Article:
Among my friends, a common joke, when discussing slightly idiosyncratic research topics, is ‘teacups’. This was because, as a part of my Doctoral dissertation (and subsequent book), I spent a good deal of time researching crockery. My research was on the bureaucracy of Britain’s now famous cryptanalysis bureau, the Government Code and Cypher School (GC&CS) headquartered at Bletchley Park during the Second World War.
What, you might reasonably ask, does crockery have to do with wartime Signals Intelligence? Well, the answer is nothing. But understanding crockery does have a very great deal to do with understanding bureaucracy. When GC&CS first started migrating from its London offices to Bletchley Park (BP) in September 1939 it sent a staff contingent of a little under 200 individuals. By the December of 1940 that figure had reached 600, by February 1942 over 1,500, and by December 1944 there were at least 8,000 employees working at BP.
These huge staff numbers were needed for all manner of work, from cryptanalysis and translation of intercepted messages, to processing the vast quantities of information accrued, to operating hundreds of cryptanalytical and cipher machines. Quite understandably, agency officials had realised that their workers needed to be both fed and watered. The provision of regular cups of tea was deemed essential to maintaining morale and failure to provide them was unthinkable.
This should come as no surprise, given the centrality of tea in British culture. As George Orwell wrote in 1946, ‘tea is one of the main stays of civilization in this country, as well as in Eire, Australia and New Zealand’. He further added that Indian tea (as opposed to Chinese tea) had clear, beneficial qualities and that people ‘feel wiser, braver or more optimistic after drinking it’. Given its importance, tea was swiftly placed on the ration and remained restricted until 1952. In 1945, the tea ration was 2 oz a week.
Meanwhile, government organisations and private businesses, if they wanted a happy, functional workforce, also supplied tea. This was all the more pressing in large organisations where essential work was conducted by a harried workforce operating around the clock. Bletchley Park was just such a place. Staff worked on gruelling shift system, 8am to 4pm, 4pm to midnight, and midnight to 8am. Their shifts would change every two weeks, making the establishment of any kind of normal sleeping pattern impossible. These people expected their regular cup of tea, a small mercy at a difficult time, and their managers were definite in their efforts to make sure they got it.
This was a problem from the very outset of the war. Not only did the agency need to supply the tea, but it proved a struggle to maintain enough cups and saucers. In February 1940, a memo was circulated to staff informing them that, owing to losses, they had to supply (apparently temporarily) their own crockery. Such losses were a constant problem throughout the war and one manager, Captain W. H. Ridley, rebuked staff complaining that items of crockery had been ‘found pushed into the shrubberies and left about in offices, many of them broken.’ Moreover, he chastised them that the loss of crockery was five times that of what was to be expected on a Man-of-War, and that it had become necessary to prohibit taking government property from the Mess.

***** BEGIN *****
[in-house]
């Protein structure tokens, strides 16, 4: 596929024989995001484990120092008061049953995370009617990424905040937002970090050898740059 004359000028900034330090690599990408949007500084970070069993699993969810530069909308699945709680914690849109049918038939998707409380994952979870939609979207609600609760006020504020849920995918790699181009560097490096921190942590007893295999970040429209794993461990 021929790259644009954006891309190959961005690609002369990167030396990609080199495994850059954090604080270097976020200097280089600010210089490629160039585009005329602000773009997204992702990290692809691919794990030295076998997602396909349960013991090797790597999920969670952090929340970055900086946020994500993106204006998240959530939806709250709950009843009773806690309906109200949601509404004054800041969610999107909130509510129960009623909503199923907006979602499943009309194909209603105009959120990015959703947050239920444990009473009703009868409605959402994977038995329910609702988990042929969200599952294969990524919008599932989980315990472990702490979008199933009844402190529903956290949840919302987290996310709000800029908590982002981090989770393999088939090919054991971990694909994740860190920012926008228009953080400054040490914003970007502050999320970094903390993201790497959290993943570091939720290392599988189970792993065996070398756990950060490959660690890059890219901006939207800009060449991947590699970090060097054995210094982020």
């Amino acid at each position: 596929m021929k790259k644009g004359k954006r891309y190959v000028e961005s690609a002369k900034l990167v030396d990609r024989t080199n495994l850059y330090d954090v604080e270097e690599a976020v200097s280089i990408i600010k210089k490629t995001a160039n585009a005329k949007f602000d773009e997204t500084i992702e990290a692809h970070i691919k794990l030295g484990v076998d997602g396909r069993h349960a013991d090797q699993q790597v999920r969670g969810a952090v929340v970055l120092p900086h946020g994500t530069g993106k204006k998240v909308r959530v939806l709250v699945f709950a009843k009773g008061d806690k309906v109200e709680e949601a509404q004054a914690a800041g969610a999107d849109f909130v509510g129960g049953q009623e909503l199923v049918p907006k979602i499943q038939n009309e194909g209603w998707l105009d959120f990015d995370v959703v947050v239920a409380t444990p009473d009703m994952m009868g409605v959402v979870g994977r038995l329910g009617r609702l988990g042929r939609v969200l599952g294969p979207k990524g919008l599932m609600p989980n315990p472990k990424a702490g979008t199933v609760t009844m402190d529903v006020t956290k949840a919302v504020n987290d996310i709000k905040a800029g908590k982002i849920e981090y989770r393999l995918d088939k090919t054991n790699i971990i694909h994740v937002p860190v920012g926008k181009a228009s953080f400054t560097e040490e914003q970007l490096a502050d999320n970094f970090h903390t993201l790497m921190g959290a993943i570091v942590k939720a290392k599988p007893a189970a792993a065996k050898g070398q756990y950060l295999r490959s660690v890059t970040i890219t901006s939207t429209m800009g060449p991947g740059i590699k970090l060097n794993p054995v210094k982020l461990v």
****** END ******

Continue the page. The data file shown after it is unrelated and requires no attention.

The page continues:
Such was the frequency that crockery was lost, some staff members turned to extreme measures to protect their own cups and mugs. The famous cryptanalyst, Alan Turing, was so exasperated with people taking his cup, he chained it to the radiator by his desk. Items would also go missing for odd reasons. Another legendary codebreaker, Josh Cooper, would stand in front of the small lake on the Bletchley Park estate drinking his tea, deep in thought. Once finished with his tea, apparently unsure what to do with his cup, he would fling it into the lake.
Of course, given the number of staff, volunteers and professional caterers at BP had their work cut out. Staff would have to leave their huts and visit the Dining Hall, but such was the demand that the volunteer staff on cuppa-tea-production duties were overwhelmed. This was a time-consuming business, so managers instead decided to install tea urns in the various huts around the park.
Given the number of staff, the provision of tea was also an expensive proposition. As a result, in 1941, a charge of 1 1/2 d was applied to each cup of tea. Yet this created its own problems overwhelming the Dining Hall porters, staff forgetting to pay their subs and so on. Very much in keeping with BP’s general approach, it was eventually decided that a mechanised system would need to be introduced to resolve this problem. Just as machines were used to crack ciphers, machines would be used to crack the problem of tea payment and ticket machines were installed.
In many ways the provision of tea is a parable for understanding Bletchley Park as a whole. The Organisation Theorists, Professors Christopher Grey and Andrew Sturdy, described BP’s organisation as ‘a chaos that worked’. Part of the reason it was so chaotic was the rapid rate of growth which presented huge logistical problems, this was created by the sheer ambition of the agency’s project — to read tens of thousands of German messages each week. Every time a problem threatened to overwhelm them, they devised a new solution on the fly.
Often lost in histories of the agency, Bletchley Park was a monumental exercise in frenetic bureaucratic firefighting and was an organisation characterised by its ad hoc development. One need only look to the heroic efforts by catering staff and volunteers, in the face of adversity, to ensure that every staff member who wanted a cup of tea got one.